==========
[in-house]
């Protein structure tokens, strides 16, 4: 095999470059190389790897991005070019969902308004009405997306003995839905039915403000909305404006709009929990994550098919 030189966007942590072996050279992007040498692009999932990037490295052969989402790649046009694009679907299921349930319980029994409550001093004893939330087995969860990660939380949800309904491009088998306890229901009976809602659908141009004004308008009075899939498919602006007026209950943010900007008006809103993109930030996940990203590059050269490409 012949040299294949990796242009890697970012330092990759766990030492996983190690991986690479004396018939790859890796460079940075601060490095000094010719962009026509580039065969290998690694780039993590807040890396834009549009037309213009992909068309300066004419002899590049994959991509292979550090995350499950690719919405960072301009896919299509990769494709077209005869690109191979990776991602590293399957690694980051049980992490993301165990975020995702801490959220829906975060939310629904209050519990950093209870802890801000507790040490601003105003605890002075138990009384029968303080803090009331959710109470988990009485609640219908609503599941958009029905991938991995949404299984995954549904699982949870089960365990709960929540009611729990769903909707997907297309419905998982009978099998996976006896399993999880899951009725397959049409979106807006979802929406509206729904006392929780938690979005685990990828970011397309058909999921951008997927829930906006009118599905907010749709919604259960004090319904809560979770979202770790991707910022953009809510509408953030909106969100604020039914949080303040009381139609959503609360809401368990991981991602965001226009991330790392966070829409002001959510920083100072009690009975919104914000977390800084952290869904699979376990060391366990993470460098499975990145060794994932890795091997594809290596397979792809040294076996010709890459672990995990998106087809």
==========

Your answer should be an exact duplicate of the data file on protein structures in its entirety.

[in-house]
């Protein structure tokens, strides 16, 4: 095999470059190389790897991005070019969902308004009405997306003995839905039915403000909305404006709009929990994550098919 030189966007942590072996050279992007040498692009999932990037490295052969989402790649046009694009679907299921349930319980029994409550001093004893939330087995969860990660939380949800309904491009088998306890229901009976809602659908141009004004308008009075899939498919602006007026209950943010900007008006809103993109930030996940990203590059050269490409 012949040299294949990796242009890697970012330092990759766990030492996983190690991986690479004396018939790859890796460079940075601060490095000094010719962009026509580039065969290998690694780039993590807040890396834009549009037309213009992909068309300066004419002899590049994959991509292979550090995350499950690719919405960072301009896919299509990769494709077209005869690109191979990776991602590293399957690694980051049980992490993301165990975020995702801490959220829906975060939310629904209050519990950093209870802890801000507790040490601003105003605890002075138990009384029968303080803090009331959710109470988990009485609640219908609503599941958009029905991938991995949404299984995954549904699982949870089960365990709960929540009611729990769903909707997907297309419905998982009978099998996976006896399993999880899951009725397959049409979106807006979802929406509206729904006392929780938690979005685990990828970011397309058909999921951008997927829930906006009118599905907010749709919604259960004090319904809560979770979202770790991707910022953009809510509408953030909106969100604020039914949080303040009381139609959503609360809401368990991981991602965001226009991330790392966070829409002001959510920083100072009690009975919104914000977390800084952290869904699979376990060391366990993470460098499975990145060794994932890795091997594809290596397979792809040294076996010709890459672990995990998106087809």